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Trip Report--Yellowstone, Glacier, Kootenay, Jasper, and on....
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joetiger Premium Member
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PostPosted: Mon Jul 08, 2019 10:04 am    Post subject: Trip Report--Yellowstone, Glacier, Kootenay, Jasper, and on.... Reply with quote

My goal for this van was to have it ready to travel by Syncro Solstice, then fix any nagging things in the two weeks between that event and our annual summer road trip. As I mentioned in my Syncro thread, I was really nervous about taking a really long trip in a basically untested van. I did a large majority if the work on this one, so if it broke I had nobody to blame but myself.

15 days and 4200 miles later, we had completed the journey. Yellowstone-Glacier-Kootenay-Jasper-Banff-Waterton-Yellowstone-Teton. As my little girls grow older, I feel like time is tight and I felt extremely grateful to get everybody on board once again.

Our original plan was to go west to Flaming Gorge then north to Glacier, but the weather was such that stand up paddle boarding would have been impossible (high winds, 50 degrees) so we ditched the paddling gear and made a last-minute decision to head north instead.

Anytime we travel north from Denver, we stop at Cracker Barrel in Loveland for breakfast. It's a way to let the fam know I'm not in a hurry. I was surprised to see this behemoth in the parking lot.

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They had their Instagram handle on the side of the vehicle, so I took these photos and tagged them while we were eating. When we came out, we met the owners, an extremely friendly couple from Luxembourg who were traveling around the world. Each of them spoke six or so languages and they were delighted that my elder daughter is fluent in French and my wife and younger daughter are fluent in Spanish. (I'm the ugly American in the group that only speaks Southern.) Great way to start the trip though, talking with such an interesting couple.

Unfortunately, we left for Cody, WY and ran smack-dab into the leading edge of a cold front. We were bludgeoned by headwinds, crosswinds, rain, sleet, and a bit of snow all the way across Wyoming and arrived to 40 degrees and drizzle in Cody. What an awful day of driving. One thing I didn't get to before the trip was installing an oversized sway bar from T3, and I regretted it.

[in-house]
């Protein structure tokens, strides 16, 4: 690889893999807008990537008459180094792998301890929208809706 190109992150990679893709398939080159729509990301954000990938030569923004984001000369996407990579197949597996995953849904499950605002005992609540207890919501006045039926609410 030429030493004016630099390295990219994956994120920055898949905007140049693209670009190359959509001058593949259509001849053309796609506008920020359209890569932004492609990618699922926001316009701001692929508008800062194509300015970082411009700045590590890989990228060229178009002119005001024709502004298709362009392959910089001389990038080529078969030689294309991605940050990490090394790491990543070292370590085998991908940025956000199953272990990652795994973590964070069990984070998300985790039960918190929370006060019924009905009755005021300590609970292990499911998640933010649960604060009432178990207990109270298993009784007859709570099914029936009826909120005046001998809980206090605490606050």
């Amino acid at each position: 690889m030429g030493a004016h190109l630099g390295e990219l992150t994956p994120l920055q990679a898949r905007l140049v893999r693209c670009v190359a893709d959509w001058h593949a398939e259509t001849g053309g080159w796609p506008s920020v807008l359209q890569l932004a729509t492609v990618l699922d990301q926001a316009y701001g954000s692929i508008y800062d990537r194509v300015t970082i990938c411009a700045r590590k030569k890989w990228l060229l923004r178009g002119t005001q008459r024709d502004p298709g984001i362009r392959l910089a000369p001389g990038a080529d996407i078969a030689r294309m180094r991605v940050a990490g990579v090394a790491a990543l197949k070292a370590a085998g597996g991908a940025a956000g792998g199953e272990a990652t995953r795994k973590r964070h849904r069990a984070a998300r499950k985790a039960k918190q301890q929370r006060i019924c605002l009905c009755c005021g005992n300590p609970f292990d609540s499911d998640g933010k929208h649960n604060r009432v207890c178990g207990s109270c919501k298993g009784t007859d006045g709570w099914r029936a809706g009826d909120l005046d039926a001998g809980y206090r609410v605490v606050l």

We stayed in a hotel (so I could get my wits about me after a day of hell driving) and had surprisingly good and authentic Mexican food at Zapata's downtown. My Latina wife gave her stamp of approval. Smile

I also think it's important to note high top or Westy top, we would have been battered by the wind. There were trucks and even SUV's struggling to stay on the road all day.

The next morning, we had our free continental breakfast at this place.

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The gift shop had everything, including a cow skull painted like an American flag that I badly wanted to buy and mount to the front bumper. Sadly I was overruled by the family.

We saw this Westy at a grocery store soon after. The owner was not interested in talking.

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However, this one was.

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Steve and his son had traveled all the way from Nashville in their Westy they'd rebuilt over the winter. They had also gotten their butts kicked by wind the day before. I love their license plate: VRY SLO

Yellowstone in late spring.

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The good thing about fresh snowfall is the ease with which you can find bears foraging. We saw six black bears on the road from Cody into the park.

Yellowstone was, of course, packed with people. We usually stay in Canyon Village but I've always wanted to stay in Norris and luckily we got a spot.

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There were bear tracks all over the camp ground. According to the park rangers, the local bear's name is Beth.

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(I should have put a dollar down to show the size. It was big.)

It was a cold night, but not nearly as cold as I remember our Westy being on similar nights in years past.

The next day we drove around the park and checked out a few features and did some short hikes. We stopped here for lunch, a little turnout by Norris.

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Yellowstone...We're eating lunch and frantic people in rented mini vans kept stopping and asking, "what are you looking at? Is there something there? Or is it just bison? Oh, it's just bison." Then they'd load up and go screaming off.

We did see a small herd of elk run off a black bear right in front of the van and, I am not kidding, another Vanagon directly across from us. You'd believe me if my wife had hit the record button on her phone. Crying or Very sad

Glacier up next.
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Joe T.

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'85 928S
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Polygavanagonamy: Only practical for people with big yards and lots of time.

"Still, it's good to be afield."--VWagabond
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PostPosted: Mon Jul 08, 2019 10:20 am    Post subject: Re: Trip Report--Yellowstone, Glacier, Kootenay, Jasper, and on.... Reply with quote